What is expected of you all depends on the type of school you are teaching in. What most schools want is a native speaker who can help students to speak English and gives them a chance to hear a real English speaker. It is normal for another Chinese English teacher to teach them grammar, reading etc., your job is to give them the confidence to get them talking.

Most classrooms will come with computers and overhead projects but do remember that in China the internet is regulated by the government and you will not be able to get access to Google, Facebook, YouTube or Slideshare. Some private language schools will provide you with their own teaching materials and will train you to teach in accordance with their curriculum. Chain schools such as Aston, Meten, Shane and English First won’t expect you to have teaching experience and will offer on-job training. This is a good option if you are just starting out as a TEFL teacher.

What are the average salaries?

Salaries will depend on your location, the type of school you teach in, the number of hours you teach, your degree and whether you have any experience. On average you can expect to earn between $1,000 to $2,500 a month. If you live in a big city like Beijing or Shanghai you will make a lot more than places in Henan or Sichuan. But then your cost of living will be higher. If you teach at a university you will only work around 16 hours a week but will receive a wage of around $1,000. Private schools will pay more with an average monthly salary of $1,600 but you have little free time and will have to find your own accommodation.

What are the requirements to teach English as a foreign language in China?

There are some requirements in order to be able to teach English in China. You will need to be a native English speaker between the ages of 21 and 60 and will need to have a clean bill of health and no prior criminal convictions. You will also need a bachelor’s degree and a TEFL certification. Some of the popular schools or locations may require teaching experience, but not all will. Providing you meet this criteria you will find no trouble in getting a place.

Getting your Z Work Visa

To teach English legally in China you will need to have a Z visa. The Chinese. If you meet the following criteria, you should be able to get a Z visa. Once you have your visa, it will be easy to land a teaching job somewhere.

To qualify for a Z visa you will need

  • A passport from a native-English-speaking country (USA, Canada, UK, Australia, New Zealand, South Africa)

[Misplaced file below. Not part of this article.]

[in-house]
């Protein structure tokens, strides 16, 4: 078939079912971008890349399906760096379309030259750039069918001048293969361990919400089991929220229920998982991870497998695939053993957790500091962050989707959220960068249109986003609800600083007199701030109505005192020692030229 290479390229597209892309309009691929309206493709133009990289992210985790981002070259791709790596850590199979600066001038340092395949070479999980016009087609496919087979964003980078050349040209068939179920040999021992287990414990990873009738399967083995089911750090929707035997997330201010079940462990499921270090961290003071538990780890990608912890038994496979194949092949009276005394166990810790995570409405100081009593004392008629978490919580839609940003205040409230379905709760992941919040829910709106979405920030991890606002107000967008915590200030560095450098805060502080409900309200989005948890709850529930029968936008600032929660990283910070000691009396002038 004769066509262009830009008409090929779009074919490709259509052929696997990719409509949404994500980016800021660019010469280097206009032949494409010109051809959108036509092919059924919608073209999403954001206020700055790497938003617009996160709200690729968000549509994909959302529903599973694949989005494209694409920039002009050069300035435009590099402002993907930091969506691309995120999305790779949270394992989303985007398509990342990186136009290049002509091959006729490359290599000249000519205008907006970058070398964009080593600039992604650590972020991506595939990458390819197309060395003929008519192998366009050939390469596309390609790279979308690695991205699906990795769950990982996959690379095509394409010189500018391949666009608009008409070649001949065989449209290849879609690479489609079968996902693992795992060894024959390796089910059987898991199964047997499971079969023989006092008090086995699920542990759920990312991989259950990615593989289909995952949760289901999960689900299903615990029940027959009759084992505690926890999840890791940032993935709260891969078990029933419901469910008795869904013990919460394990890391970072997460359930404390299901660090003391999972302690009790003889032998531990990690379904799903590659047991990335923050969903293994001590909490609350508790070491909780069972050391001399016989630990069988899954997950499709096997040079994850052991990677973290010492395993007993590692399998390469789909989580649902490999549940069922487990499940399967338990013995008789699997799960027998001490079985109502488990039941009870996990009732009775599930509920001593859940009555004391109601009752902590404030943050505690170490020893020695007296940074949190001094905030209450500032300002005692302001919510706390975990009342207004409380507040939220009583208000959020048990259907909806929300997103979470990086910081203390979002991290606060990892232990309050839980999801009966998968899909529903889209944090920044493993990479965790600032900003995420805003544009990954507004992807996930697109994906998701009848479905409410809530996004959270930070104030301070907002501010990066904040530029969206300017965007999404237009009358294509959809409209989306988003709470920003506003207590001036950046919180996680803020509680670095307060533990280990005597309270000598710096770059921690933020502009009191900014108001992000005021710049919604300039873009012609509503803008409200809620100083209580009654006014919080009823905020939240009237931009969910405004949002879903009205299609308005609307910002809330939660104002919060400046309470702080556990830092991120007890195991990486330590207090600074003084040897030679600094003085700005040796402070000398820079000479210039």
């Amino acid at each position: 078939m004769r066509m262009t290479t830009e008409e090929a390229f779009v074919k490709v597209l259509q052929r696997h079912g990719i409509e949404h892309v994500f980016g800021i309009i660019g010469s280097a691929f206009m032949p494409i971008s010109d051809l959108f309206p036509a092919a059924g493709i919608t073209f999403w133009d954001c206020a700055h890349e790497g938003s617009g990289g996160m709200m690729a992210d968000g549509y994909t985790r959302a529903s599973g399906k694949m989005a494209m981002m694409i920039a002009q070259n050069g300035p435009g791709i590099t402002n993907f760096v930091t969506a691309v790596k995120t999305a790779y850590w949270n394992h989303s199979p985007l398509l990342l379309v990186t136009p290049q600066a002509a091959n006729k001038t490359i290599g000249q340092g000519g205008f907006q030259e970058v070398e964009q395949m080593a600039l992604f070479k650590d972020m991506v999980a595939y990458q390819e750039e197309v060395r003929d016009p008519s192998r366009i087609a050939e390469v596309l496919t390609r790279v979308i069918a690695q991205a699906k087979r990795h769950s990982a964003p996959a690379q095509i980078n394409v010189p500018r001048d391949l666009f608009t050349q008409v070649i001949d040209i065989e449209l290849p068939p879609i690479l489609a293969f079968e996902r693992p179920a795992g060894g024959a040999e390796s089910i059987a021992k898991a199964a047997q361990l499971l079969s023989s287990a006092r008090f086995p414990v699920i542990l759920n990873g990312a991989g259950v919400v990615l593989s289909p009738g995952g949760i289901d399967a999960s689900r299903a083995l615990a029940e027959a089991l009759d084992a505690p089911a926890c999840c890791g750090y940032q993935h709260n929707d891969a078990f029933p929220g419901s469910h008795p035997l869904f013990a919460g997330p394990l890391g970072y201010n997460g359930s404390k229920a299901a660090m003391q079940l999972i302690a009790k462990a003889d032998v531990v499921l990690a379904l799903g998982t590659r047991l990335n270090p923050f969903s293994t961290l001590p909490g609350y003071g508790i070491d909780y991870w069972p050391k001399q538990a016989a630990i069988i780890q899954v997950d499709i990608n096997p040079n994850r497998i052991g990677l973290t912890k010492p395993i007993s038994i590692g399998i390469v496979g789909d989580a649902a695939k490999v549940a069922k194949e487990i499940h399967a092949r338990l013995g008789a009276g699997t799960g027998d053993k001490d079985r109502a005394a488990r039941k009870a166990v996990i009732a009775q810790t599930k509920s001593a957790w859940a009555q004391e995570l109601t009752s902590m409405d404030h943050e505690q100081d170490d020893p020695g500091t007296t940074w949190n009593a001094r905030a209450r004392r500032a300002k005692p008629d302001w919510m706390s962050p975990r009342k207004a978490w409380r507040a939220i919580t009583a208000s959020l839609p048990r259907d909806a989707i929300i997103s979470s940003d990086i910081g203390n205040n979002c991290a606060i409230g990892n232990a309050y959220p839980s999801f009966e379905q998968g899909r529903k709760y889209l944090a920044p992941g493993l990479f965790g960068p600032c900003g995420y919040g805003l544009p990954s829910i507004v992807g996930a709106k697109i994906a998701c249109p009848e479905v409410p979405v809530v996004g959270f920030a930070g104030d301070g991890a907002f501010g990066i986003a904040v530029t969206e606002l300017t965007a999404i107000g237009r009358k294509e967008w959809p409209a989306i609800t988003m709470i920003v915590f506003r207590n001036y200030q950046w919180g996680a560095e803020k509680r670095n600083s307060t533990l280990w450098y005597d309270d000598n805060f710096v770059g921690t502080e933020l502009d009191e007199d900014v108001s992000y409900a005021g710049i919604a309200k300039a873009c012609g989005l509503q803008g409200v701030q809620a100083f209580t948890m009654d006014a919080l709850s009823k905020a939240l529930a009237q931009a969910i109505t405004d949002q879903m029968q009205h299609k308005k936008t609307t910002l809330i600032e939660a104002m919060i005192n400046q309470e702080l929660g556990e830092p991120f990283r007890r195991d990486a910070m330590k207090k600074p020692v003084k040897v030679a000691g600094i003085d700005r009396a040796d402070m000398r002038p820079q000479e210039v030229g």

• An accredited degree,
  • To be between the ages of 18 to 60,
  • Either a minimum 120-hour TEFL, TESOL or CELTA certificate, or at least two years of proven teaching experience

The application process

Your school will process your paperwork, if they say they can’t do this, then take note of this as a red flag. Don’t worry when they demand a photocopy of your passport, this is standard practice in order to secure a work visa. You will then receive a ‘Letter of Invitation.’ from the school and with that, you will go to your local Chinese Embassy to get your visa allowing you to enter in China. This, however, is not your work visa, you will be required to pass a health check around two weeks after your arrival, providing you pass the health check you will then be granted your Z work visa, allowing you to teach English in China legally.

The whole process can take around six months, from first applying for a job, getting your documents in order and getting your Z visa.

Can you teach English in China without a degree?

You will need a degree to teach in China legally and to acquire your Z visa.

How to avoid being scammed?

Although rare, there are incidents of prospective teachers being scammed. To ensure this doesn’t happen to you, check any school or agent out thoroughly before signing any contracts. Ask your prospective school to give you names and emails of previous teachers, if this is something they can’t provide it would be a red flag.

What are the costs of living in China?

The cost of living in China all depends on your location. There are areas of Shanghai and Beijing that have the same average costs as living in a big city in Japan, whereas rural areas are similar to the average costs of that of Vietnam or Thailand.

Sample budget

We’ve put together a sample budget for an English teacher living in a larger city in China.

Monthly Budget

  • Gross Income (Salary) : $1,700
  • Rent : $290-$600
  • Utilities (electricity, gas, water) : $30
  • Phone & Internet : $50
  • Food: $200
  • Insurance: $50
  • Remaining Disposable Income: $750-$1,000

Food Prices

  • Milk (1L): $1
  • Eggs (12): $1
  • Carrots (1kg): 80 cents
  • Chicken breast (1kg) : $2.20
  • Rice (1kg): $1.20
  • Bottle of water (1.5L): 50 cents
  • Bottle of Chinese beer (.5L): 75 cents

Transportation Fees

  • Metro Ride: 50 cents
  • Taxi rate per km : 35 cents (start fare ~ $1.30)
  • 20-min taxi ride across town: $4
  • City bus: 35 cents
  • 3-hour bicycle rental: $1.25
  • Ferry crossing: 25 cents

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Hi! I'm Sarah and I manage our Online Community here at My Baggage.